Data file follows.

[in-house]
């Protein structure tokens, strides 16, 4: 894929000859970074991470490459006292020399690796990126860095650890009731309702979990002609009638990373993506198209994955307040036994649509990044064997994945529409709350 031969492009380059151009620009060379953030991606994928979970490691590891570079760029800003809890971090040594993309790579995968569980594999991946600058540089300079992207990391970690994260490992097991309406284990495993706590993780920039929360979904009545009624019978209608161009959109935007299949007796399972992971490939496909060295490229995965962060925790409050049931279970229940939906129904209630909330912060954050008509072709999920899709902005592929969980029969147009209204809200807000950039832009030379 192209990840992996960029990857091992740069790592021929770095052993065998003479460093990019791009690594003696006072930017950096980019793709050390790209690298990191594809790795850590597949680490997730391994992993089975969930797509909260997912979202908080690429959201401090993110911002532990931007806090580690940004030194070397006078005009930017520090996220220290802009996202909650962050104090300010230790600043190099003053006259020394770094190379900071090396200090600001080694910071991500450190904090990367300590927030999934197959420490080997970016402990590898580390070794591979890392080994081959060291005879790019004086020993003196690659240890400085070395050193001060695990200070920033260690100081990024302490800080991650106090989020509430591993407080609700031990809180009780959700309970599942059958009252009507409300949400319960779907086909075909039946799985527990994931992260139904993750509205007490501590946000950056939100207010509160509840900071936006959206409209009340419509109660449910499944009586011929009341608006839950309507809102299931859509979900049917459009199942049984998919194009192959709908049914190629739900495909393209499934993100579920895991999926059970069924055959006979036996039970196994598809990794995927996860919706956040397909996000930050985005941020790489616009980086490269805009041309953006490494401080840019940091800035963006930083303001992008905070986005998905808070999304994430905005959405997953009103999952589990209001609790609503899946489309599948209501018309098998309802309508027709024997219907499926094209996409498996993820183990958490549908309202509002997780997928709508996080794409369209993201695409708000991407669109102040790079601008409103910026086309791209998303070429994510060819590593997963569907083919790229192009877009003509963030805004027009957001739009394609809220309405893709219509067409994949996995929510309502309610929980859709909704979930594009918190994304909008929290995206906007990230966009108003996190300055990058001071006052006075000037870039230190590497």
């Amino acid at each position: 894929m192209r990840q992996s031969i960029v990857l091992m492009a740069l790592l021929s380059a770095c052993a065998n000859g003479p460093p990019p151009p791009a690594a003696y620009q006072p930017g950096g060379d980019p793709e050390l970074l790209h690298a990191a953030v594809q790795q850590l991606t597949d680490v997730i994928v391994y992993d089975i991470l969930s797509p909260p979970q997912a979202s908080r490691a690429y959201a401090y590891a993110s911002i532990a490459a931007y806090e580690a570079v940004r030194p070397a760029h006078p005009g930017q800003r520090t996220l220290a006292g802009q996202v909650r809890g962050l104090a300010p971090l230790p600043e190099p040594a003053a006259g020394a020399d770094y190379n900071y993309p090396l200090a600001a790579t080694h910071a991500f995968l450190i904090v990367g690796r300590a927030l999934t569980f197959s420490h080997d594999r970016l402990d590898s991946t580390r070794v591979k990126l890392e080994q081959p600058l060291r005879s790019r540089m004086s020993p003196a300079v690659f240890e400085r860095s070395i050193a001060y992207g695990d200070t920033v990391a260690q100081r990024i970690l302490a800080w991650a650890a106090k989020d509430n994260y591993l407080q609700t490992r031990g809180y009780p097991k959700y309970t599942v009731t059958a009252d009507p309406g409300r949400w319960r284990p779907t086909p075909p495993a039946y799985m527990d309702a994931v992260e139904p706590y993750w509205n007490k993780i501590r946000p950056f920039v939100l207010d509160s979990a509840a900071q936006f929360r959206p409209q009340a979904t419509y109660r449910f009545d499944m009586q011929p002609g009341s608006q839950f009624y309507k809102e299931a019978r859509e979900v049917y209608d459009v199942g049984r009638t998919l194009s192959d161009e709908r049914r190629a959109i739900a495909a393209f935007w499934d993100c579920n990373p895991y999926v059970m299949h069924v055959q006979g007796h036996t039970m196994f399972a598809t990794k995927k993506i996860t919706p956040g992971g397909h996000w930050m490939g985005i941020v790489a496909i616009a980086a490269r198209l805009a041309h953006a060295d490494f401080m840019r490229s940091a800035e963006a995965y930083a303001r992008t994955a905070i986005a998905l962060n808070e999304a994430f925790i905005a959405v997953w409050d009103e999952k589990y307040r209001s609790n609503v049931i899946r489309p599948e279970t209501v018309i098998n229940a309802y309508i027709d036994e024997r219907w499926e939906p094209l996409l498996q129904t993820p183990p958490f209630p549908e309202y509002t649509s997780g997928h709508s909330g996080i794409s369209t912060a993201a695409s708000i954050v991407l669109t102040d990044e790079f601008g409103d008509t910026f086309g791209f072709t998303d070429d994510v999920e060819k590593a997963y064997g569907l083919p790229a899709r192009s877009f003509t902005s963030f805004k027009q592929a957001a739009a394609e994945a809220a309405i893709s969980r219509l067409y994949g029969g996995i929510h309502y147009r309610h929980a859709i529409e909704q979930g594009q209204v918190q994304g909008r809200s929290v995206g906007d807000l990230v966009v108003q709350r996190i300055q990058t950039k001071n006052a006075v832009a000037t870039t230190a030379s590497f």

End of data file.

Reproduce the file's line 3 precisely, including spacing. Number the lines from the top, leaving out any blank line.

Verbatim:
């Amino acid at each position: 894929m192209r990840q992996s031969i960029v990857l091992m492009a740069l790592l021929s380059a770095c052993a065998n000859g003479p460093p990019p151009p791009a690594a003696y620009q006072p930017g950096g060379d980019p793709e050390l970074l790209h690298a990191a953030v594809q790795q850590l991606t597949d680490v997730i994928v391994y992993d089975i991470l969930s797509p909260p979970q997912a979202s908080r490691a690429y959201a401090y590891a993110s911002i532990a490459a931007y806090e580690a570079v940004r030194p070397a760029h006078p005009g930017q800003r520090t996220l220290a006292g802009q996202v909650r809890g962050l104090a300010p971090l230790p600043e190099p040594a003053a006259g020394a020399d770094y190379n900071y993309p090396l200090a600001a790579t080694h910071a991500f995968l450190i904090v990367g690796r300590a927030l999934t569980f197959s420490h080997d594999r970016l402990d590898s991946t580390r070794v591979k990126l890392e080994q081959p600058l060291r005879s790019r540089m004086s020993p003196a300079v690659f240890e400085r860095s070395i050193a001060y992207g695990d200070t920033v990391a260690q100081r990024i970690l302490a800080w991650a650890a106090k989020d509430n994260y591993l407080q609700t490992r031990g809180y009780p097991k959700y309970t599942v009731t059958a009252d009507p309406g409300r949400w319960r284990p779907t086909p075909p495993a039946y799985m527990d309702a994931v992260e139904p706590y993750w509205n007490k993780i501590r946000p950056f920039v939100l207010d509160s979990a509840a900071q936006f929360r959206p409209q009340a979904t419509y109660r449910f009545d499944m009586q011929p002609g009341s608006q839950f009624y309507k809102e299931a019978r859509e979900v049917y209608d459009v199942g049984r009638t998919l194009s192959d161009e709908r049914r190629a959109i739900a495909a393209f935007w499934d993100c579920n990373p895991y999926v059970m299949h069924v055959q006979g007796h036996t039970m196994f399972a598809t990794k995927k993506i996860t919706p956040g992971g397909h996000w930050m490939g985005i941020v790489a496909i616009a980086a490269r198209l805009a041309h953006a060295d490494f401080m840019r490229s940091a800035e963006a995965y930083a303001r992008t994955a905070i986005a998905l962060n808070e999304a994430f925790i905005a959405v997953w409050d009103e999952k589990y307040r209001s609790n609503v049931i899946r489309p599948e279970t209501v018309i098998n229940a309802y309508i027709d036994e024997r219907w499926e939906p094209l996409l498996q129904t993820p183990p958490f209630p549908e309202y509002t649509s997780g997928h709508s909330g996080i794409s369209t912060a993201a695409s708000i954050v991407l669109t102040d990044e790079f601008g409103d008509t910026f086309g791209f072709t998303d070429d994510v999920e060819k590593a997963y064997g569907l083919p790229a899709r192009s877009f003509t902005s963030f805004k027009q592929a957001a739009a394609e994945a809220a309405i893709s969980r219509l067409y994949g029969g996995i929510h309502y147009r309610h929980a859709i529409e909704q979930g594009q209204v918190q994304g909008r809200s929290v995206g906007d807000l990230v966009v108003q709350r996190i300055q990058t950039k001071n006052a006075v832009a000037t870039t230190a030379s590497f």